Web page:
Leo XIII gives a clearer idea later on in the encyclical about what he might mean by rapacious usury: "The rich must religiously refrain from cutting down the workman's earnings… by usurious dealing." In this paragraph, he lays down the principle that makes usury evil. He writes, "To make one's profit out of the need of another, is condemned by all laws, human and divine." He makes clear that rich employers must refrain from "usurious dealing" against their poor workers "because the poor man is weak and unprotected, and because his slender means should be sacred in proportion to their scantiness." Usury, then, is an evil because it deprives the poor of even the little they have earned – thus keeping them poor and beholden to their creditors. The poor must be given aid and opportunity to overcome their poverty, not loans designed to keep them bereft even of the little they could otherwise accumulate. The Church always opposed usury due to its tendency to oppress the poor.
Forty years after Rerum Novarum, Pius XI demonstrates an understanding of the grave importance of lending practices and the effect they can have on the whole of society. In 1931, he writes in Quadragesimo Anno (QA),
"In our days…immense power and despotic economic domination is concentrated in the hands of a few…. This power becomes particularly irresistible when exercised by those who, because they hold and control money, are able also to govern credit and determine its allotment, for that reason supplying, so to speak, the life-blood to the entire economic body, and grasping, as it were, in their hands the very soul of the economy, so that no one dare breathe against their will." Those who determine who may receive loans and at what interest rates, however ruinous, have far too much power over the poor. This is especially so given that those most likely to attain to such high positions may tend to be precisely those least likely to demonstrate compassion for others. "Unrestrained free competition… permits the survival of those only who are strongest. This often means those who fight most relentlessly, who pay least heed to the dictates of conscience." If these "strongest" are the people to whom regulation of interest rates is given, those who are "weakest" – the poor – have much to fear. It is necessary to ensure that those with the needs of the poor foremost in mind are those who determine interest rates.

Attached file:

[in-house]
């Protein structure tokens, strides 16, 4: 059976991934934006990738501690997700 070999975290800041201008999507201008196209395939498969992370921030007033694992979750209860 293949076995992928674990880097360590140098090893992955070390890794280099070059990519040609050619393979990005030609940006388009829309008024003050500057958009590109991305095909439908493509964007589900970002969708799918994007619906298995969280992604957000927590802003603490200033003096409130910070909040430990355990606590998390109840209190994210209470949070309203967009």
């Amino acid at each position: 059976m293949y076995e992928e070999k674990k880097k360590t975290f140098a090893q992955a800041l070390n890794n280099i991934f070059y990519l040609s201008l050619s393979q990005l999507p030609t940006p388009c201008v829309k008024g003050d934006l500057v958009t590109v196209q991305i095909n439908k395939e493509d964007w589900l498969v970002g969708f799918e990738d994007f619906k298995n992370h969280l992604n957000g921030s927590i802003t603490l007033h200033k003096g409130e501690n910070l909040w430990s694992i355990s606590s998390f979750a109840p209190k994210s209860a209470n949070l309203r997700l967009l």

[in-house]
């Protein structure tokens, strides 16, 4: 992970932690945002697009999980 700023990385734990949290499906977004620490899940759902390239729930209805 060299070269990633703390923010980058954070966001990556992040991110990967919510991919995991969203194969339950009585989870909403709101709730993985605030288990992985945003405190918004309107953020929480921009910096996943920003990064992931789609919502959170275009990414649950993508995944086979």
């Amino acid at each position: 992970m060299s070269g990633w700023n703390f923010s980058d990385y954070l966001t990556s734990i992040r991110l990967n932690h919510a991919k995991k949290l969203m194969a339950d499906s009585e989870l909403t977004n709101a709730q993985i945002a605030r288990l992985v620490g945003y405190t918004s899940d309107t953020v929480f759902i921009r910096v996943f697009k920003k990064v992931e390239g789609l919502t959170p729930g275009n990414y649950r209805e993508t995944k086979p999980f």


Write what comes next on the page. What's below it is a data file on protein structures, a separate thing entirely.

With concern for the poor, Pope John XXIII, in his encyclical of 1961, Mater et Magistra (MM), continued the Church's teaching on usury by repeatedly emphasized the role of government in regulating credit, along with many other economic issues, with the ultimate goal of overcoming gross economic inequalities.
Pope Paul VI, with his 1967 encyclical Populorum Progressio (PP), may have been the first Church authority to every actually recommend loans as a means of helping the poor. Loans are one of many means of working toward "building a world where every man… can live a fully human life, freed from servitude." Just as it is clear that usury can be a means of causing servitude, so does Paul VI now recognize that loans with low interest can actually be an aid toward climbing out of a position of servitude. Speaking specifically about the benefits of wealthy nations lending money to developing countries, he writes, "Rates of interest and time for repayment of the loan could be so arranged as not to be too great a burden on either party, taking into account free gifts, interest-free or low-interest loans, and the time needed for liquidating the debts." He recommends as means of aid firstly, "free gifts," secondly, "interest-free… loans," and only lastly, "low-interest loans." The preference for absolute giving in charity remains. However, it is nonetheless remarkable for a pope to refer positively to low-interest loans when the fathers of the Church regarded interest of any kind as a grave sin.
Usury – in the sense of high-interest loans – remains a problem to this day. The comparatively recent (1986) USCCB document of the, Economic Justice for All (EJA) found it necessary to observe injustices taking place due to high interest rates. For example, "persistent high interest rates that make it difficult to repay or refinance loans" for many farmers experiencing various economic problems in the 1980s. These "otherwise viable family farms… are threatened with bankruptcy or foreclosure." The USCCB recommends a policy of "reduced rates of interest and programs of debt restructuring" to correct this injustice. In other words, those in a position to do so should alleviate the suffering of those laboring under usurious interest rates.
The USCCB also recognizes, however, the possibility of offering low-interest loans as a means of aiding the poor. Echoing Populorum Progression, Economic Justice for All specifically recommends that industrialized nations provide assistance to Third World nations in the form of "low-interest/long term loans." However, it first recommends not loans but "grants." A gift remains the primary recommendation, though now bishops of the Church are comfortable recommending moderate interest rates as a means of assistance to the poor, whereas long ago any interest rate would have been considered theft. A principle for the rich to keep in mind when they lend to the poor is to offer the loan not for their own profit or gain primarily, but for the good of the poor to whom they lend.